Friday, 31 May 2013


            BLACK                     SOCIAL                   HISTORY                                                                                                                                                                   Betty Shabazz, also known as Betty X, was born Betty Dean Sanders. Although her birth records have been lost, she was likely born on May 28, 1934. Shabazz married Nation of Islam spokesman Malcolm X in 1958. After her husband’s assassination in 1965, Shabazz went on to a career in university administration and activism. She died from injuries sustained in a fire on June 23, 1997.

Early Life

Betty Dean Sanders was born on May 28, 1934, to the teenaged Ollie Mae Sanders and Shelman Sandlin. While Betty spent most of her childhood in Detroit, she may have been born in Pinehurst, Georgia. At the age of 11, Betty began living with businessman Lorenzo Malloy and his wife, Helen. Helen Malloy was a local activist who organized boycotts of stores discriminating against African Americans.

After high school, Sanders studied at the Tuskegee Institute in Alabama. The extreme racism she encountered in the Jim Crow South shocked and frustrated her. In 1953, she left Alabama to study at the Brooklyn State College School of Nursing in New York City. While less overt, the racism that she observed in New York deeply affected Betty.

Nation of Islam

During her second year of nursing school, Sanders was invited by an older nurse’s aide to a dinner party at the National of Islam temple in Harlem. She enjoyed the evening but declined to join the organization at that time. During her next visit to the temple, Sanders met Malcolm X, who was her friend’s minister. Sanders began attending Malcolm X’s services. She converted in 1956, changing her surname to “X” to represent the loss of her African ancestry.

Betty X and Malcolm X were married on January 14, 1958, in Michigan. The couple eventually had six daughters. In 1964, Malcolm X announced that his family was leaving the Nation of Islam. He and Betty X, now known as Betty Shabazz, became Sunni Muslims.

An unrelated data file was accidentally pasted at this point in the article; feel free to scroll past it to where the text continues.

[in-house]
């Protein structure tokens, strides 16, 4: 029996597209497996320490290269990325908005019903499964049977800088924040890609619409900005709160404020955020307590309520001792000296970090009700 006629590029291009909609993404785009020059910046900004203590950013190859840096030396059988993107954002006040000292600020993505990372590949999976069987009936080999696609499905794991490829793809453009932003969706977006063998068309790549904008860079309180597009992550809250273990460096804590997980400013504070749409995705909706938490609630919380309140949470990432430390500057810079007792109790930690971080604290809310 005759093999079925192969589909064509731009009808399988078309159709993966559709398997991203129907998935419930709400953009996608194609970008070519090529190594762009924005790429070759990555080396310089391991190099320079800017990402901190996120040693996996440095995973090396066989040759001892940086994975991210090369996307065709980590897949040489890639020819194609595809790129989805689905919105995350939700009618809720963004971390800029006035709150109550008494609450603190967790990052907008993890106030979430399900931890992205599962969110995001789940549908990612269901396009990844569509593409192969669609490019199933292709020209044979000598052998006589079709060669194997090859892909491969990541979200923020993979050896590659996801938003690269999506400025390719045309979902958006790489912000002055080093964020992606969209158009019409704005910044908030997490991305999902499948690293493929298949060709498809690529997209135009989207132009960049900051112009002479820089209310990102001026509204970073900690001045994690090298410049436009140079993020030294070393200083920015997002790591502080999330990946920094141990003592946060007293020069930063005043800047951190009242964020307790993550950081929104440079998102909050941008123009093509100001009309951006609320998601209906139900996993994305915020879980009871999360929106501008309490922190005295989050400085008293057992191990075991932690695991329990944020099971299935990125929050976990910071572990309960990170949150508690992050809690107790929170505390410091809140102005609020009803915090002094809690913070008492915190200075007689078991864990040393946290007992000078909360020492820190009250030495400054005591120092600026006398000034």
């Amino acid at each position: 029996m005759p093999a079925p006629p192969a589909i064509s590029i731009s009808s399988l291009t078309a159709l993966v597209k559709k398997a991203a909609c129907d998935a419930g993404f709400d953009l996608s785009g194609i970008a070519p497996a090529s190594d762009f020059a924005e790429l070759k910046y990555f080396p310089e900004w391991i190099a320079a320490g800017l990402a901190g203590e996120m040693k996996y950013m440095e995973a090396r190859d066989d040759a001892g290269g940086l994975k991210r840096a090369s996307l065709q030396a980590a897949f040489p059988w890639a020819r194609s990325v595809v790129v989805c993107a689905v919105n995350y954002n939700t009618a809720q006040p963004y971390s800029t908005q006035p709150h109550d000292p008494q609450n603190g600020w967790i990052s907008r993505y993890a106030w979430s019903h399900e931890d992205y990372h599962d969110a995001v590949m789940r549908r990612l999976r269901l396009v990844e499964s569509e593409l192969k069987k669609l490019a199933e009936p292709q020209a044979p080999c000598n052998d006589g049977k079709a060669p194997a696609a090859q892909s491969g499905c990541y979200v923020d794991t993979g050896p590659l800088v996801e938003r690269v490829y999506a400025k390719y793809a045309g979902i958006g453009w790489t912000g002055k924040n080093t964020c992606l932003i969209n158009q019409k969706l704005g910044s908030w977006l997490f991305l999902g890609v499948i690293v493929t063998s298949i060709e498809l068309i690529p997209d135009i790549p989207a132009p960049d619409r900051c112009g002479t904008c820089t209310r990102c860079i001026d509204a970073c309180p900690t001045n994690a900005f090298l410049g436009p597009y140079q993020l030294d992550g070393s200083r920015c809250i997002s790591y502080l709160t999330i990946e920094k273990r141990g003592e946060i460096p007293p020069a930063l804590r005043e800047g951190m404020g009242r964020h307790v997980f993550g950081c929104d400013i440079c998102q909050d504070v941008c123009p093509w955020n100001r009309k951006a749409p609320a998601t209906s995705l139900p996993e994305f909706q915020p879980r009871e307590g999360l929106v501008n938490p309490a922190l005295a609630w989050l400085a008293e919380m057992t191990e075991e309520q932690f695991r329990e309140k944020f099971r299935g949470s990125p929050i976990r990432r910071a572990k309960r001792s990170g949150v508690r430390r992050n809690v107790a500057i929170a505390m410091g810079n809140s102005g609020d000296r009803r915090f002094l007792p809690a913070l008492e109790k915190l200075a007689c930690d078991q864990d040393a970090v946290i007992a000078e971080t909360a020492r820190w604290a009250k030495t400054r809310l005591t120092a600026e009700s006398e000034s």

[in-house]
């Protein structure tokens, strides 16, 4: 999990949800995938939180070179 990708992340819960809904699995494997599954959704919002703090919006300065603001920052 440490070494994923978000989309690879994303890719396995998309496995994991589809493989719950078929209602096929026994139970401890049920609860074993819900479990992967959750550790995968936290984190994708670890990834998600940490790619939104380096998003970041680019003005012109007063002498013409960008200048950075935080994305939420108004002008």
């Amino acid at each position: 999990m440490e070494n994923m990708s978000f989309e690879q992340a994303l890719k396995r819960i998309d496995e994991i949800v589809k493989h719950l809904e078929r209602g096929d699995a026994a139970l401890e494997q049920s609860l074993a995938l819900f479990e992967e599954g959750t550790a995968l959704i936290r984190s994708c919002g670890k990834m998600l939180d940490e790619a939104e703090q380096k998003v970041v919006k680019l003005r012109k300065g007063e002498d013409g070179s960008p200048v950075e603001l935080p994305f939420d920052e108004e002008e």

Assassination of Malcolm X

On February 21, 1965, Malcolm X was assassinated while giving a speech at the Audubon Ballroom in New York City. Shabazz was in the audience near the stage with her daughters. Angry onlookers caught and beat one of the assassins, who was arrested on the scene. Eyewitnesses identified two more suspects. All three men, who were members of the Nation of Islam, were convicted and sentenced to life in prison.

Later Life

Shabazz never remarried. She raised her six daughters alone, aided by annual royalties from her husband’s book The Autobiography of Malcolm X and other publications. In late 1969, Shabazz completed an undergraduate degree at Jersey City State College, followed by a doctoral degree in higher-education administration at the University of Massachusetts. She then accepted a position as an associate professor of health sciences at New York’s Medgar Evers College. She worked as a university administrator and fund-raiser until her death.

For many years, Shabazz and her family suspected the Nation of Islam and its leader, Louis Farrakhan, of arranging the assassination of her husband.

In 1995, Shabazz’s daughter Qubilah was prosecuted for hiring an assassin to kill Farrakhan. Farrakhan reached out to the family to defend Qubilah, prompting a public reconciliation between Shabazz and Farrakhan.


While Qubilah attended a rehabilitation program, she sent her 10-year-old son, Malcolm, to stay with her mother in New York. On June 1, 1997, Malcolm set a fire in Shabazz’s apartment. Shabazz suffered severe burns and died on June 23, 1997. Malcolm Shabazz was sent to a juvenile detention for manslaughter and arson.